Flappy Bird clones rise from its ashes
THE flap over Flappy Bird refuses to die down despite the untimely demise of the wildly popular game.
After developer Dong Nyugen pulled the game from mobile-app stores at midnight yesterday because it was "too addictive", a number of clones have been spawned. But some are not what they seem.
Some fake Android Flappy Bird apps that look exactly the same as the now-defunct app are malware that could cost users, Internet security firm Trend Micro said on a blog.
"All of the fake versions we've seen so far are premium-service abusers - apps that send messages to premium numbers, thus causing unwanted charges to victims' phone billing statements," mobile-threats analyst Veo Zhang wrote in the blog post.
The "Trojanised" Flappy Bird apps ask for permission to read or send text messages during installation, which was not required in the original version.
These fake apps are especially rampant in Vietnamese and Russian app stores, he said.
Mr Nyugen has spoken out after he took down the game, explaining that he did so for altruistic reasons.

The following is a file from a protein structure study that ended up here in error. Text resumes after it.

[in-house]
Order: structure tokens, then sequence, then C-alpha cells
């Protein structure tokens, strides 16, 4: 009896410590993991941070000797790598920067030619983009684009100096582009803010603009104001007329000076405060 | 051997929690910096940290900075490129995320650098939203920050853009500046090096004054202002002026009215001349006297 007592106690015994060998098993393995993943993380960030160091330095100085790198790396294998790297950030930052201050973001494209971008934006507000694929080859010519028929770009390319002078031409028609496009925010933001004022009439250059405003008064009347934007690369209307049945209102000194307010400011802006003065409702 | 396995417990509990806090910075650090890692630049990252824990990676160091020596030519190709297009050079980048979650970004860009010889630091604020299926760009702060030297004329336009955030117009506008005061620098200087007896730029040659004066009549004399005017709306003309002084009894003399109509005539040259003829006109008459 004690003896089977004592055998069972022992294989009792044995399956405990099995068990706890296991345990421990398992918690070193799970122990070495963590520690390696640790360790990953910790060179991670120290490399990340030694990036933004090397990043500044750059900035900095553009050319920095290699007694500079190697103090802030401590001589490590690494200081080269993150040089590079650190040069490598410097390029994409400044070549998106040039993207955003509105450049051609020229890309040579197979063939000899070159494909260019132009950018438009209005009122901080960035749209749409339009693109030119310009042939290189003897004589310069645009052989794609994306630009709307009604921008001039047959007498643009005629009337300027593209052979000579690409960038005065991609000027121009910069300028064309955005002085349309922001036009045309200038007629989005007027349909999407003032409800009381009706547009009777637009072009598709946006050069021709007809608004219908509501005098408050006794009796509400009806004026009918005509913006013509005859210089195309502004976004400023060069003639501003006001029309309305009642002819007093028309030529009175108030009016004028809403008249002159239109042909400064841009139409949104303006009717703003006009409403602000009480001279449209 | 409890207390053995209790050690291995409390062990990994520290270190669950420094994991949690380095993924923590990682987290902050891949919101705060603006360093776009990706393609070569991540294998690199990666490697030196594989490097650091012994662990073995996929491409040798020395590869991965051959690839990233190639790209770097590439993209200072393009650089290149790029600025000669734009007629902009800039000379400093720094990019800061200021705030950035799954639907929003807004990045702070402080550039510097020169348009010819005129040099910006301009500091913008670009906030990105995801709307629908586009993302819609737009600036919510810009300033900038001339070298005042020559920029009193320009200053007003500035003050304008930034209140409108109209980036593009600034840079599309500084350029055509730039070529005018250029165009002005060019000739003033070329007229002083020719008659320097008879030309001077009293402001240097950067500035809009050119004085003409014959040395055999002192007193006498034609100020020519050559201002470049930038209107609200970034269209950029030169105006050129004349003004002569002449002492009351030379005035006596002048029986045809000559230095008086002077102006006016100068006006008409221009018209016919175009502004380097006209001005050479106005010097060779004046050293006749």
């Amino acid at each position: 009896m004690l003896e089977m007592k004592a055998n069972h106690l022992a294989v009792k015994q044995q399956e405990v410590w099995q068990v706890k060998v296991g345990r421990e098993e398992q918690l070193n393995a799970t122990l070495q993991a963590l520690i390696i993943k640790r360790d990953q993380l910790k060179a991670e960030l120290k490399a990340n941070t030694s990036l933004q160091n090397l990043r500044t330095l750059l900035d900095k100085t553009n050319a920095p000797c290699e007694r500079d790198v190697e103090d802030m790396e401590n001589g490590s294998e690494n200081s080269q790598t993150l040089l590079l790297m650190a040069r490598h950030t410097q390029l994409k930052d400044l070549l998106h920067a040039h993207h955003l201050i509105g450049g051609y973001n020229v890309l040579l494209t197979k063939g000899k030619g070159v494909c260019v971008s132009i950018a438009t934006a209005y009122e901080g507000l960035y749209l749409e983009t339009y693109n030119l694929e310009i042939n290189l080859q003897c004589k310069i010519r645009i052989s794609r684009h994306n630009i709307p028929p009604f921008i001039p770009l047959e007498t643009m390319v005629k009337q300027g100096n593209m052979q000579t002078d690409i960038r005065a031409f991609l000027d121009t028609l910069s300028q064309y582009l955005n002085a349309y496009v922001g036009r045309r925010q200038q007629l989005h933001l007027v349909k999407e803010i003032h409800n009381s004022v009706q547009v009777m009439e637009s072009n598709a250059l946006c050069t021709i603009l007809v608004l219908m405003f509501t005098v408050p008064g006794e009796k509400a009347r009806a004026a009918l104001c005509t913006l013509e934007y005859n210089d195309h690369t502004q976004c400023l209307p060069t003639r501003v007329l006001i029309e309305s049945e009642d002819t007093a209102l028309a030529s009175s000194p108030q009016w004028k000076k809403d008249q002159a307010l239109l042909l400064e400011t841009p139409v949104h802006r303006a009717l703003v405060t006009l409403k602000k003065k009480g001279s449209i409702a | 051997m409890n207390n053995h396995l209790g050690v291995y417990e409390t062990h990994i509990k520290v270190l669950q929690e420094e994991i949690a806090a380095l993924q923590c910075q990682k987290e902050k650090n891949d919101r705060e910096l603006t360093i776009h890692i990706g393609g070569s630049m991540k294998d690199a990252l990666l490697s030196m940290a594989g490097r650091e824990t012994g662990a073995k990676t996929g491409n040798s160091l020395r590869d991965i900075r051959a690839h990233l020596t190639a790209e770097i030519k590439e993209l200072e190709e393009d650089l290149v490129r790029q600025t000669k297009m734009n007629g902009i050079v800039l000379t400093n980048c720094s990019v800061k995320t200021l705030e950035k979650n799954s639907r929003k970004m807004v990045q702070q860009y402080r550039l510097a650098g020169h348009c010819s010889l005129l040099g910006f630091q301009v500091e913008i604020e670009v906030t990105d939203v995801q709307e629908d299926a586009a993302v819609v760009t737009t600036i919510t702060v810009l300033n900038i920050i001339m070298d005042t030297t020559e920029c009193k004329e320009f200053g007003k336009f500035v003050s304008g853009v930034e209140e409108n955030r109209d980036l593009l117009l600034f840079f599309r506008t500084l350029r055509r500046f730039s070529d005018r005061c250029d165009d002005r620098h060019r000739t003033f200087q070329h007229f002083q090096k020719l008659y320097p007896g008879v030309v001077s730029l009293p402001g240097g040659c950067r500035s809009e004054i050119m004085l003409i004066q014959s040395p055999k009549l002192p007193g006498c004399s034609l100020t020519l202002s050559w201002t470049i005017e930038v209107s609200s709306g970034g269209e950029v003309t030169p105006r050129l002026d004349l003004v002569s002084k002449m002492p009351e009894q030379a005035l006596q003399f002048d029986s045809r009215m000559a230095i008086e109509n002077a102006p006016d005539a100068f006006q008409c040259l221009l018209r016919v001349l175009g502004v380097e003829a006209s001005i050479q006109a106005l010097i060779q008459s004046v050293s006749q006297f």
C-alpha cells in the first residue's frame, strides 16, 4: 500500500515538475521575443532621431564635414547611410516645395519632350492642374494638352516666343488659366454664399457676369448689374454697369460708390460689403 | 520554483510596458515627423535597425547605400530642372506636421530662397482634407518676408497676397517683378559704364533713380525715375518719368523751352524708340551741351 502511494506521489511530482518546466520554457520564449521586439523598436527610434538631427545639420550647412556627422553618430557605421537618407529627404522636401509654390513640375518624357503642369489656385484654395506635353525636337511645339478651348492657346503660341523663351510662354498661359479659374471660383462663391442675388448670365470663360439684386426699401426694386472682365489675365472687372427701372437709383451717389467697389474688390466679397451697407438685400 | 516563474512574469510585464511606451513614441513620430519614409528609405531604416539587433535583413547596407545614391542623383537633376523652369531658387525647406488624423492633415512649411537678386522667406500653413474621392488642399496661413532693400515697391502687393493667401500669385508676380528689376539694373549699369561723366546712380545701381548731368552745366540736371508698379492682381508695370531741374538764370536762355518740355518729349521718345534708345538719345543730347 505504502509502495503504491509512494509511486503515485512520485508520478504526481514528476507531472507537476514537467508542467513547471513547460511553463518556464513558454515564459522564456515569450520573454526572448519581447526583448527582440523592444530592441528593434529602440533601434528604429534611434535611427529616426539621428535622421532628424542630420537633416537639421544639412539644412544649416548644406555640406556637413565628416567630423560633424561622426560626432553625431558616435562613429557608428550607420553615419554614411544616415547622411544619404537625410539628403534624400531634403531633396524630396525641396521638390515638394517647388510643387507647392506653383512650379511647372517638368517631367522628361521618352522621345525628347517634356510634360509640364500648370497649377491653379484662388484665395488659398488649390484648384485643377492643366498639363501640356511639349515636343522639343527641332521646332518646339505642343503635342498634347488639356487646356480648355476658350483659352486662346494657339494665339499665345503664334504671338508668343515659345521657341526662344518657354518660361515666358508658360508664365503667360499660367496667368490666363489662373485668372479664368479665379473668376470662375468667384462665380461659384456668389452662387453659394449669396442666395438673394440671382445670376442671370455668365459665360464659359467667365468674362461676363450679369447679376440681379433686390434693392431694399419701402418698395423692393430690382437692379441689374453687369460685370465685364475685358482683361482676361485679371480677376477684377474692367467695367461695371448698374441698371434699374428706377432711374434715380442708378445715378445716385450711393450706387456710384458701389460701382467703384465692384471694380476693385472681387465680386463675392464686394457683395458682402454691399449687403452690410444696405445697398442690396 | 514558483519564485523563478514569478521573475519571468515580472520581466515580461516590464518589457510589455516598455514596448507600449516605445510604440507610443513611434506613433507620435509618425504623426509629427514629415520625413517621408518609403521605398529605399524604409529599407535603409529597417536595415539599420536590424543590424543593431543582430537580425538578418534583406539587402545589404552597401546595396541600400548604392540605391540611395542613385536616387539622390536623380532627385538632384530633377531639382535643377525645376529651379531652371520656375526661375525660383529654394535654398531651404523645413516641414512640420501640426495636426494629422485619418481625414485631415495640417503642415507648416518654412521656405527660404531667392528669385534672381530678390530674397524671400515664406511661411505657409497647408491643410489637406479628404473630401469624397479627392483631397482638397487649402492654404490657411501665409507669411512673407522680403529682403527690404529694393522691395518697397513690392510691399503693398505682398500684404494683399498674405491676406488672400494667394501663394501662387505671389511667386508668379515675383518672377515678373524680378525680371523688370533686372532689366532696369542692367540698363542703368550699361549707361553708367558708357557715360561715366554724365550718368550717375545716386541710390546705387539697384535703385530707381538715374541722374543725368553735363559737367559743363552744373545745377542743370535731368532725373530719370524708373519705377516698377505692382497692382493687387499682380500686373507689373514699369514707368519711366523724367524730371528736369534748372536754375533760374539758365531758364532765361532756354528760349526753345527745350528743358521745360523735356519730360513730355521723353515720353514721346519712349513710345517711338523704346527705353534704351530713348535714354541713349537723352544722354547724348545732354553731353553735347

"Flappy Bird was designed to be played in a few minutes, when you are relaxed," he said in an interview with Forbes. "But it became an addictive product. I think it has become a problem. To solve that problem, it's best to take down Flappy Bird. It's gone forever."
Still, the game has already made Mr Nyugen about US$50,000 (S$63,000) a day from in-app advertising, according to reports. He did not confirm the figure, saying: "I don't know the exact figure, but I do know it's a lot."
It has also made a name for Mr Nyugen, who was a virtual unknown just weeks ago.
For those with Flappy Bird withdrawal symptoms, he has other games in app stores like Super Ball Juggling and Shuriken Block. Plus, there are legitimate games out there that mimic Flappy Bird, without nefarious functions nested.